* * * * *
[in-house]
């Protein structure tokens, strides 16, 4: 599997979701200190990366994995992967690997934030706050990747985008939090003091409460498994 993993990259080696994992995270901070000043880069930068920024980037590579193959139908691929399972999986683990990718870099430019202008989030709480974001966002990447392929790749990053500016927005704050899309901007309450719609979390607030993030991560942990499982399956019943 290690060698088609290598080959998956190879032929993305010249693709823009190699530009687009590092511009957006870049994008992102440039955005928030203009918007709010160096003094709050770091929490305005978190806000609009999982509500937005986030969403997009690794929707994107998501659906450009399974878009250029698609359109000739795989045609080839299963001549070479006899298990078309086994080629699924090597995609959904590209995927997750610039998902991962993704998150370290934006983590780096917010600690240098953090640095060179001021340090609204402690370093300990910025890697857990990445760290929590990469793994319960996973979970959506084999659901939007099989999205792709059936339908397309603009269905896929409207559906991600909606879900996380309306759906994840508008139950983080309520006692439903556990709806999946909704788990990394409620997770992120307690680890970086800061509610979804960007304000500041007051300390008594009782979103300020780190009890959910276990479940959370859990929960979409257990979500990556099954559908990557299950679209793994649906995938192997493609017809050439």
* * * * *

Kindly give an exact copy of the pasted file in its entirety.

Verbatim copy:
[in-house]
């Protein structure tokens, strides 16, 4: 599997979701200190990366994995992967690997934030706050990747985008939090003091409460498994 993993990259080696994992995270901070000043880069930068920024980037590579193959139908691929399972999986683990990718870099430019202008989030709480974001966002990447392929790749990053500016927005704050899309901007309450719609979390607030993030991560942990499982399956019943 290690060698088609290598080959998956190879032929993305010249693709823009190699530009687009590092511009957006870049994008992102440039955005928030203009918007709010160096003094709050770091929490305005978190806000609009999982509500937005986030969403997009690794929707994107998501659906450009399974878009250029698609359109000739795989045609080839299963001549070479006899298990078309086994080629699924090597995609959904590209995927997750610039998902991962993704998150370290934006983590780096917010600690240098953090640095060179001021340090609204402690370093300990910025890697857990990445760290929590990469793994319960996973979970959506084999659901939007099989999205792709059936339908397309603009269905896929409207559906991600909606879900996380309306759906994840508008139950983080309520006692439903556990709806999946909704788990990394409620997770992120307690680890970086800061509610979804960007304000500041007051300390008594009782979103300020780190009890959910276990479940959370859990929960979409257990979500990556099954559908990557299950679209793994649906995938192997493609017809050439």